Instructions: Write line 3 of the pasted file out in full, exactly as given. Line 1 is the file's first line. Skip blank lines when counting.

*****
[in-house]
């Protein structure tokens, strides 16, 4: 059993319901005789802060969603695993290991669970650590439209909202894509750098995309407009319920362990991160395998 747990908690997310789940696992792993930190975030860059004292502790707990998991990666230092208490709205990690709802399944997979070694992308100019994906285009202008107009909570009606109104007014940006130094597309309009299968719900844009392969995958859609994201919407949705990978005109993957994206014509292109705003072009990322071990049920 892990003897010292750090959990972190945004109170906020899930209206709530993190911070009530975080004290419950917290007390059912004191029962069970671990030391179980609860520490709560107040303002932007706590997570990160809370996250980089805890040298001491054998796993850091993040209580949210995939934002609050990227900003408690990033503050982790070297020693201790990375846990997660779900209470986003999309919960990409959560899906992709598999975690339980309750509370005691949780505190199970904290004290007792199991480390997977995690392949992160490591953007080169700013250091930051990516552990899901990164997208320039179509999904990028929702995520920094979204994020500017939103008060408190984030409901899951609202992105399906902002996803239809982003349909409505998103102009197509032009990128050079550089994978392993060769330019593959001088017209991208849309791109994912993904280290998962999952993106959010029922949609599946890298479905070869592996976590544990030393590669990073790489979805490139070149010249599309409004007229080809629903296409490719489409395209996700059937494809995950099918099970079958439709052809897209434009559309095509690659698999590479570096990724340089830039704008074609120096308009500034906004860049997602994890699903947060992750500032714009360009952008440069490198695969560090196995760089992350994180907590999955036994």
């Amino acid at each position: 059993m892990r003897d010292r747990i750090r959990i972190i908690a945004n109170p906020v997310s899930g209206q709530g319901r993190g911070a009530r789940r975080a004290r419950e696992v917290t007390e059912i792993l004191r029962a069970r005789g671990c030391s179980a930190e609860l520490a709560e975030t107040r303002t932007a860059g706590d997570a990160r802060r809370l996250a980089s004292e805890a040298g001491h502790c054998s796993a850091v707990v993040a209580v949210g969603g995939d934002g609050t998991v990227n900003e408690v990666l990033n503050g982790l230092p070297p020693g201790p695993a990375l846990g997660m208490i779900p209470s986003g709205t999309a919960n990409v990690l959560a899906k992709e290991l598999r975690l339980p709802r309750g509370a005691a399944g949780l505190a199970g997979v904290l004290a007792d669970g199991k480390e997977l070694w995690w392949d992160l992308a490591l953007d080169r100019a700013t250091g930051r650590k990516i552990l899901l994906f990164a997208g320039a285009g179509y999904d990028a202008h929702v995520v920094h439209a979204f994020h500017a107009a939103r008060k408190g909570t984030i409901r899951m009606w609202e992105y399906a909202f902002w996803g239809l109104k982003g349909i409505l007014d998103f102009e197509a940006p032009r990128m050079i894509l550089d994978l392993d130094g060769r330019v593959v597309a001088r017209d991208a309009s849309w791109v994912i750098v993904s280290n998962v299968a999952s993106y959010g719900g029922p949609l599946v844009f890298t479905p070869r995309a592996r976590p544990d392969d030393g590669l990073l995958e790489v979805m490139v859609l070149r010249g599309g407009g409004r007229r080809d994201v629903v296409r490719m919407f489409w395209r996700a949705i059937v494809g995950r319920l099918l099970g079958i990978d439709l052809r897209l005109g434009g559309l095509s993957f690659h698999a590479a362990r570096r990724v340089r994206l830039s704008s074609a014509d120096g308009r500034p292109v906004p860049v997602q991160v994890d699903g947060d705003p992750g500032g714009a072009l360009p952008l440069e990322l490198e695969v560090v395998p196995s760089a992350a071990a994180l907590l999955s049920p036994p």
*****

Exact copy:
């Amino acid at each position: 059993m892990r003897d010292r747990i750090r959990i972190i908690a945004n109170p906020v997310s899930g209206q709530g319901r993190g911070a009530r789940r975080a004290r419950e696992v917290t007390e059912i792993l004191r029962a069970r005789g671990c030391s179980a930190e609860l520490a709560e975030t107040r303002t932007a860059g706590d997570a990160r802060r809370l996250a980089s004292e805890a040298g001491h502790c054998s796993a850091v707990v993040a209580v949210g969603g995939d934002g609050t998991v990227n900003e408690v990666l990033n503050g982790l230092p070297p020693g201790p695993a990375l846990g997660m208490i779900p209470s986003g709205t999309a919960n990409v990690l959560a899906k992709e290991l598999r975690l339980p709802r309750g509370a005691a399944g949780l505190a199970g997979v904290l004290a007792d669970g199991k480390e997977l070694w995690w392949d992160l992308a490591l953007d080169r100019a700013t250091g930051r650590k990516i552990l899901l994906f990164a997208g320039a285009g179509y999904d990028a202008h929702v995520v920094h439209a979204f994020h500017a107009a939103r008060k408190g909570t984030i409901r899951m009606w609202e992105y399906a909202f902002w996803g239809l109104k982003g349909i409505l007014d998103f102009e197509a940006p032009r990128m050079i894509l550089d994978l392993d130094g060769r330019v593959v597309a001088r017209d991208a309009s849309w791109v994912i750098v993904s280290n998962v299968a999952s993106y959010g719900g029922p949609l599946v844009f890298t479905p070869r995309a592996r976590p544990d392969d030393g590669l990073l995958e790489v979805m490139v859609l070149r010249g599309g407009g409004r007229r080809d994201v629903v296409r490719m919407f489409w395209r996700a949705i059937v494809g995950r319920l099918l099970g079958i990978d439709l052809r897209l005109g434009g559309l095509s993957f690659h698999a590479a362990r570096r990724v340089r994206l830039s704008s074609a014509d120096g308009r500034p292109v906004p860049v997602q991160v994890d699903g947060d705003p992750g500032g714009a072009l360009p952008l440069e990322l490198e695969v560090v395998p196995s760089a992350a071990a994180l907590l999955s049920p036994p």